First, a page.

In the afternoon, we went to a place in Placencia (the village at the southern end of the peninsula of the same name), called Purple Space Monkey. Yes, indeed. You can insert my roll of the eyes at the name here. Three words chosen, one assumes, to portray some form of once-cool studenty wackiness. It wasn’t, as the name would suggest, though, a “head shop” or “cyber cafe” (a phrase that really does make me chuckle whenever I see it. And did you know that in cyber cafes, you can dial up your AOL account on the information superhighway?) It was, in fact, a place that did average coffee and had a book exchange thingy. A lot of Placencia’s visitors seem to like John Grisham and Danielle Steel. But I guess a lot of humans in general like John Grisham and Danielle Steel. We were served by a slip of a lad from Winnipeg with an almost comedic Canadian accent. They had a massive fucking iguana in the tree next to the verandah, though, which was pretty good.
The village itself seems nice enough considering most of it is tourist-related. On the way into the village, a car cut across the street right in front of us, and without provocation, leant over the passenger seat to yell, “I live here!” through the open window; like being an arsehole driver was a local privilege. Obviously, he was ignoring the fact that tourism more than likely paid for his car in a direct or indirect way.
We had some very nice ice cream from an ice cream place. Peanut butter ice cream. Except they called it gelato for some reason. Must be the Belizean word for ice cream, I guess. The peanut butter ice cream was delicious. Fucking yum. I like typing the words “ice cream.” Ice cream.
Across the street was a soccer field, but it wasn’t just a soccer field, oh no; in one corner was a baseball backstop (translation: a high-ish chain link fence to stop people watching or passers-by from being brained by balls that are hit backwards). And there were some children playing softball, too. I watched for a few minutes. Made me pine a little bit for a new season of baseball to watch, and to try and find some people to play softball with in Mexico City.
After such a harrowing and exhausting day: a late afternoon beer at the hotel bar. Sat next to Dean and Janie, tourists from Virginia. They seemed nice enough. He was a smoker, and mentioned that cigarettes were expensive now in Virginia: $36 for a carton. $3.60 a pack. I guess in tobacco country, that may well be expensive, especially compared to the $10 a pack I paid last time I was in New York in 2009. Very pleasant couple, but then politics came up, and the way Janie turned her nose up talking about “our current president,” you’d think the current president of the United States was Pol Pot. Still, at least she still referred to him as “our  president,” something I’m sure a lot of teabaggers wouldn’t do.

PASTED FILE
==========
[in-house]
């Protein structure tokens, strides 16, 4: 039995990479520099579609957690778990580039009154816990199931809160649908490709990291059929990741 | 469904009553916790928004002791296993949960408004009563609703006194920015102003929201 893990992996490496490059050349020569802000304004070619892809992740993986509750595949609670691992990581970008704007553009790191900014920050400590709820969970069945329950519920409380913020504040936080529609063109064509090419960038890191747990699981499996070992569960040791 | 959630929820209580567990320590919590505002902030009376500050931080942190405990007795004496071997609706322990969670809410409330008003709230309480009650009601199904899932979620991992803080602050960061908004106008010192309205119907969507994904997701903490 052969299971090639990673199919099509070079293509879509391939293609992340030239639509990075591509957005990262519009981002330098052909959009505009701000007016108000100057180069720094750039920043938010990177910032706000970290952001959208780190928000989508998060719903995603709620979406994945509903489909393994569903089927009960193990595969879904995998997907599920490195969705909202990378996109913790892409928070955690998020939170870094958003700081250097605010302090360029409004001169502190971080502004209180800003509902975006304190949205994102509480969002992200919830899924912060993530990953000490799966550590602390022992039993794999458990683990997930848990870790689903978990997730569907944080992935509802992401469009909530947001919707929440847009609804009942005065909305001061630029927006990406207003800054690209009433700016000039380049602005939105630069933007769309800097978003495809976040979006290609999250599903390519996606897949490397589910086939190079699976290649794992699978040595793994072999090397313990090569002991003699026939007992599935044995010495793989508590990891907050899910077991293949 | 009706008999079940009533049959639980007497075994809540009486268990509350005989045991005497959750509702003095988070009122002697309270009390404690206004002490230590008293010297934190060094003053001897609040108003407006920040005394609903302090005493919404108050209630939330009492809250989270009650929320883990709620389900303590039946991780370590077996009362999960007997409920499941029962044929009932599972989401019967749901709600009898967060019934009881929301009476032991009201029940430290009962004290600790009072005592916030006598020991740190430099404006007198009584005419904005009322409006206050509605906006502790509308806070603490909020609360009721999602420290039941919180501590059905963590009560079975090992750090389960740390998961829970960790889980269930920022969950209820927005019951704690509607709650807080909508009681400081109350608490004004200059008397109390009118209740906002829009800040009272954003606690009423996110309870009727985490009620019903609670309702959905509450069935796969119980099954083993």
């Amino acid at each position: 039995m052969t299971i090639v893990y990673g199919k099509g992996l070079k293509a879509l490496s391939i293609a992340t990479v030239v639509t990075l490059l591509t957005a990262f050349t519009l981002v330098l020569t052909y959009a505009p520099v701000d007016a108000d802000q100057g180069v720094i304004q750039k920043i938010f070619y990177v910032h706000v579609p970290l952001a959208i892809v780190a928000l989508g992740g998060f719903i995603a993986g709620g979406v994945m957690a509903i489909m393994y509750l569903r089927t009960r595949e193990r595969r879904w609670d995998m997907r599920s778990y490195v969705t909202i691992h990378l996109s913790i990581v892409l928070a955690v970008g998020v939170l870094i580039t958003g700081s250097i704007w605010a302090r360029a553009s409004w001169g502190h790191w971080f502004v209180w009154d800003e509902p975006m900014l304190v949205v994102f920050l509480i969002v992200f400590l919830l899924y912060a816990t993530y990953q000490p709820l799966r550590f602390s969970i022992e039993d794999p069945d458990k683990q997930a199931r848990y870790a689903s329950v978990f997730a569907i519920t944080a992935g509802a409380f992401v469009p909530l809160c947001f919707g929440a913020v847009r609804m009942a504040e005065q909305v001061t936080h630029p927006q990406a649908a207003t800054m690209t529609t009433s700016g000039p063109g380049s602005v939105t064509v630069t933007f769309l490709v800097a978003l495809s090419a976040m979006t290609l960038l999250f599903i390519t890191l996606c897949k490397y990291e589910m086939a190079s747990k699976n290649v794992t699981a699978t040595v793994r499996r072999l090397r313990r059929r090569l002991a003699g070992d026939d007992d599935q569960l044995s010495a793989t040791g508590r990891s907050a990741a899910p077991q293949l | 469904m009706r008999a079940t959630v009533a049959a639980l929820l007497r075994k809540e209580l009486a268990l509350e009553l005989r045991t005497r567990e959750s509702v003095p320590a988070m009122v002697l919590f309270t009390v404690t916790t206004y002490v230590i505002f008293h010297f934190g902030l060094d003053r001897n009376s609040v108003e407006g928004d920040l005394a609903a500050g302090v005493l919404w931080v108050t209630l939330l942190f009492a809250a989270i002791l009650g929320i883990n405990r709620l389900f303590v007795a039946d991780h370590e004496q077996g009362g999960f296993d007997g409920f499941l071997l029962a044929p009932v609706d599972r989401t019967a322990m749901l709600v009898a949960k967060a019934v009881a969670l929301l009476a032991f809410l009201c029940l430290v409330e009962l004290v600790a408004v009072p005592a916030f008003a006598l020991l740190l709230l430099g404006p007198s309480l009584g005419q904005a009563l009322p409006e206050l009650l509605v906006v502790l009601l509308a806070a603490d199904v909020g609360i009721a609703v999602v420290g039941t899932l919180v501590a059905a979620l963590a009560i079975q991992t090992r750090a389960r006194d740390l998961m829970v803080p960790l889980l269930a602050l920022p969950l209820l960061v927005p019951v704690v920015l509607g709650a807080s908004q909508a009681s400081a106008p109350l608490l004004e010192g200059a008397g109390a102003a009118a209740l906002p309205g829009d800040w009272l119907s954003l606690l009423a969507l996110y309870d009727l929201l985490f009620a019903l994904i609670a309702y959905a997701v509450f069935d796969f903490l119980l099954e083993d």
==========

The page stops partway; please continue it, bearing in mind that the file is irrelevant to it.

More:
In the evening we popped over to Jaguar Lanes, a bowling alley across the street from the hotel. Little did we know that the combination of cosmic bowling and it being a Saturday night in this tiny village of Maya Beach would mean all the lanes were booked for the night. When we enquired, they told us that we couldn’t bowl tonight, “it’s cosmic bowling.” The woman said it like you’d expect someone to say, “the Rolling Stones and the Beatles are playing a gig here tonight, and we’re serving free beer, and the lapdancers are offering simultaneous all-you-can-eat Buffalo wings and blowjobs.” A whole heap of (mostly-American) Placenia residents filled the four lanes. Retirees, mainly. A couple of hippies, and a light smattering of younger people. Lots of leathery skin, pot bellies, khaki shorts, and white socks. There was even a couple who had matching home-made t-shirts. White with COSMIC written on the back with stars and planets drawn on in fluorescent paint. We stayed for some food. The hot dog was pretty good. I read somewhere that Gore Vidal once said that the best sentence to end a blog post with is “the hot dog was pretty good.” So, I’ll say it again: the hot dog was pretty good.